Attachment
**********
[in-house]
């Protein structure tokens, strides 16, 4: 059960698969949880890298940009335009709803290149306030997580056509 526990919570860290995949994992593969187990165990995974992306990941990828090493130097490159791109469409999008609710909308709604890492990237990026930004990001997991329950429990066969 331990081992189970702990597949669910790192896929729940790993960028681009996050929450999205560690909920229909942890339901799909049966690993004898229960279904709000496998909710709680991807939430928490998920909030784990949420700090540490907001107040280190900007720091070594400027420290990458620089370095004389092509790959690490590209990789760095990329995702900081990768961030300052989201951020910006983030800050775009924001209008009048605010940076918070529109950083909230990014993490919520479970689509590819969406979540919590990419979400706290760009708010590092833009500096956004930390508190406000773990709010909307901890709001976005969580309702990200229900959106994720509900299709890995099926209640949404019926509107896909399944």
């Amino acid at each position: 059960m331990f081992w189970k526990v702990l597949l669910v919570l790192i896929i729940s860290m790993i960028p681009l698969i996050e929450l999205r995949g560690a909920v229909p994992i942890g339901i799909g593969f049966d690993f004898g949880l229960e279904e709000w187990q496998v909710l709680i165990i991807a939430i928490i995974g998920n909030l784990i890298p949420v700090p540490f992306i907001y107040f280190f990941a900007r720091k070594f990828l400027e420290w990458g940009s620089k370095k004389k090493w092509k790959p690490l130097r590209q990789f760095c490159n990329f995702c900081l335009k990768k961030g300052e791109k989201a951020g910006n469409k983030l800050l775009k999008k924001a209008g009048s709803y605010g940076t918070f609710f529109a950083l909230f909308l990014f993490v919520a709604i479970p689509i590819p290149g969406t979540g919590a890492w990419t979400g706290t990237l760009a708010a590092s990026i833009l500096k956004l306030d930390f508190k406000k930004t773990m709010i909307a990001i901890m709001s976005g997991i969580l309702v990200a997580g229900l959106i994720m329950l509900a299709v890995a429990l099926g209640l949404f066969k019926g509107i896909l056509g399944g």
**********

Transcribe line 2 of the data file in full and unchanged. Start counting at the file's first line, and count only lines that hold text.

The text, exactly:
């Protein structure tokens, strides 16, 4: 059960698969949880890298940009335009709803290149306030997580056509 526990919570860290995949994992593969187990165990995974992306990941990828090493130097490159791109469409999008609710909308709604890492990237990026930004990001997991329950429990066969 331990081992189970702990597949669910790192896929729940790993960028681009996050929450999205560690909920229909942890339901799909049966690993004898229960279904709000496998909710709680991807939430928490998920909030784990949420700090540490907001107040280190900007720091070594400027420290990458620089370095004389092509790959690490590209990789760095990329995702900081990768961030300052989201951020910006983030800050775009924001209008009048605010940076918070529109950083909230990014993490919520479970689509590819969406979540919590990419979400706290760009708010590092833009500096956004930390508190406000773990709010909307901890709001976005969580309702990200229900959106994720509900299709890995099926209640949404019926509107896909399944």